Fate of economic development study coming

October 9, 2011
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This week, Kent County commissioners are likely to follow a decision made by the Finance Committee last week and appropriate $15,000 from operating reserves to hire the W.E. Upjohn Institute of Employment Research to perform a study requested by the county’s consolidation subcommittee.

The Kalamazoo-based institute will try to determine the impact that One Kent Coalition’s proposal to merge the county with the city of Grand Rapids into a metropolitan government will have on economic development. Upjohn also will conduct a review of other consolidations nationwide and the effects those mergers had on business activity in their respective regions. A report would be due Feb. 1.

Another portion of the study will review the existing collaborations and service-sharing agreements in the county. This report should be completed by March 31.

“The primary focus is on economic development,” said County Administrator and Controller Daryl Delabbio. “A study like this is going to be very helpful,” said Commissioner Jim Saalfeld, who is on the subcommittee.

Delabbio added that the study wouldn’t try to determine the fiscal bearing a voter-approved merger would have for county government. The consolidation subcommittee, which was established by county Commission Chairwoman Sandi Frost Parrish and has six commissioners serving on it, plans to look into how much it would cost to merge the governments by getting valid estimates to do that from both city and county administrations.

Commissioner Carol Hennessy, who also is on the panel, felt the financial effect from a consolidation for the county and for business development had to be looked into because the coalition has painted both of those key factors with “broad strokes.”

“I think what we’re doing is due diligence. We’re going through this point-by-point,” Hennessy said.

“I think the county is playing a proactive leadership role in this,” said Commissioner Roger Morgan.

Commissioners also will decide this week whether the county’s Land Bank Authority can purchase three tax-foreclosed homes. The houses are in Grand Rapids and would cost $15,342, which is the total of the minimum auction bids for the three.

County Treasurer Kenneth Parrish, who also chairs the authority, said the land bank will sell the properties for the same price to Habitat for Humanity. “These were specifically requested by Habitat,” he said.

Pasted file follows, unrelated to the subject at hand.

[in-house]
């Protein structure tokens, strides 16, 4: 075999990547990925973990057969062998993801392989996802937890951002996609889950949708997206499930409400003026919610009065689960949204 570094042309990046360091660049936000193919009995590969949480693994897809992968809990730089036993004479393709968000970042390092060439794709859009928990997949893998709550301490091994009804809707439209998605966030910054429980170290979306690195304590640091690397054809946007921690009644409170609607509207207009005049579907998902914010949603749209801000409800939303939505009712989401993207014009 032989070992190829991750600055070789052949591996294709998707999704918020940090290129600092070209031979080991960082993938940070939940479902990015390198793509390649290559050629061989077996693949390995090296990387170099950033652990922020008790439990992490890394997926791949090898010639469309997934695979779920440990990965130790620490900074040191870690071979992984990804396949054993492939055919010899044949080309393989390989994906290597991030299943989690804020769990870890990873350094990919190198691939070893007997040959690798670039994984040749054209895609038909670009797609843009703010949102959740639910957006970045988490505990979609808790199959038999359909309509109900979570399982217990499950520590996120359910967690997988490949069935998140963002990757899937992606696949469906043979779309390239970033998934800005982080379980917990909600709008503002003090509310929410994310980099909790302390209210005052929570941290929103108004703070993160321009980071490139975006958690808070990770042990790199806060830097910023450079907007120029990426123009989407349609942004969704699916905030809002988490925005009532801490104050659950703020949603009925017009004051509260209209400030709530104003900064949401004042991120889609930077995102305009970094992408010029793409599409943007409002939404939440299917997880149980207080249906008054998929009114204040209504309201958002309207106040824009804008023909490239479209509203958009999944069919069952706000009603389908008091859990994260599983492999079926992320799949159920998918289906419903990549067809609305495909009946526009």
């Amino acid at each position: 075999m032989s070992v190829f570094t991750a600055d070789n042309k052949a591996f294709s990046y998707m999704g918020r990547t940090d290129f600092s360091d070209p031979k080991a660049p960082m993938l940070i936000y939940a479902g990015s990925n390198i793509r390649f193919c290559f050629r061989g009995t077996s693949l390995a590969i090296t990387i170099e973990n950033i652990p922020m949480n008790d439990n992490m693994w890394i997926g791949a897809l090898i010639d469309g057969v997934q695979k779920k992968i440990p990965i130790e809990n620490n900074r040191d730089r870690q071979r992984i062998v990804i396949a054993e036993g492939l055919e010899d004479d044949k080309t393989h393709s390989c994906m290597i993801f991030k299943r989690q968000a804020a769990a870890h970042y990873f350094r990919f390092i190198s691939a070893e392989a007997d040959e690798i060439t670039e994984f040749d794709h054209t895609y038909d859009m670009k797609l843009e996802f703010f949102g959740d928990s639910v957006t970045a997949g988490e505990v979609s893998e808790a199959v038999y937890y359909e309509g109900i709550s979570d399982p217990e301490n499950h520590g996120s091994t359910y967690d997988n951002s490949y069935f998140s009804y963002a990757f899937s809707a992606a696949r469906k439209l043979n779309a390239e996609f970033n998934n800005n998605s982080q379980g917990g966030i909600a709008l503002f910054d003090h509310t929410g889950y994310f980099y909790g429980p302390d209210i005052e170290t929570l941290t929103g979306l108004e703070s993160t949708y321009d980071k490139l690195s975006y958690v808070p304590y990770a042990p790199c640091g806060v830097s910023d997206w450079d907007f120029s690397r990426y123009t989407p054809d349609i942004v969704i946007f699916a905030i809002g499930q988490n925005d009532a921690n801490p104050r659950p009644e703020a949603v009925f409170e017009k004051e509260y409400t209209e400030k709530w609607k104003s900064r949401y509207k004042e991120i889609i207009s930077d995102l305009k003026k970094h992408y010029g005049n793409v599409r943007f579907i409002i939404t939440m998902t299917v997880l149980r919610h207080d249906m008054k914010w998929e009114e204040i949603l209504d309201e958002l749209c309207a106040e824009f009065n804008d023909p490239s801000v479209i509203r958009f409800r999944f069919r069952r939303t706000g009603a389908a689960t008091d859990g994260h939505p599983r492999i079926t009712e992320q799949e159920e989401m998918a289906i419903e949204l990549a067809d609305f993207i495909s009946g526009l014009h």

The nonprofit organization plans to use federal funds to rehab the house at 452 Delaware St. SE and enroll the others, at 956 Woolsey SW and 941 Merrill SW, into the U.S. Department of Energy’s Build America Program.

“In the future, I’m expecting that several nonprofit organizations will be requesting properties. I expect to be back before you in April or May,” said Parrish to the Finance Committee, which approved the purchase by the land bank last week.

Parrish also reported that the authority has changed its mind about having the land bank purchase six other tax-foreclosed homes. In August, the board that oversees the land bank agreed to buy the six. Instead, the homes — five of which are in Grand Rapids — were included in the tax-foreclosure auction the county holds each year.

Commissioners are likely to accept a $25,000 grant from the Dyer-Ives Foundation this week that will go toward the cost of a multi-jurisdictional parks-and-recreation study. The study will try to determine how the various parks systems in the county can share services and possibly consolidate some functions. The study has been estimated to cost $100,000. The Dyer-Ives grant, when added to funds already secured from the Grand Rapids Community and Frey foundations and from the county, would bring the total raised for the study to $75,000.

The study will be done in two phases, and the county hopes the first stage will be done by the end of the first quarter next year.

“We haven’t started it yet,” said Mary Swanson, assistant county administrator. “The study will probably kick off in late October or November.” When asked whether the study will suggest that the county put a parks millage before voters next year, Swanson said, “We don’t know what the recommendation will be.” The Finance Committee accepted the grant last week.

The committee also allocated $72,410 last week to connect communications fiber from the county’s sheriff department, the parks office and the John Ball Zoo to the Grand Valley Metro Fiber System. GeoTech won the bid and will do the work. The committee also gave the county Treasurer the OK to enter into a contract with Grand Rapids, which would allow the city to invest in the county’s Local Government Investment Pool. City commissioners have already given the city’s Treasurer, Al Mooney, the authority to participate in the pool.

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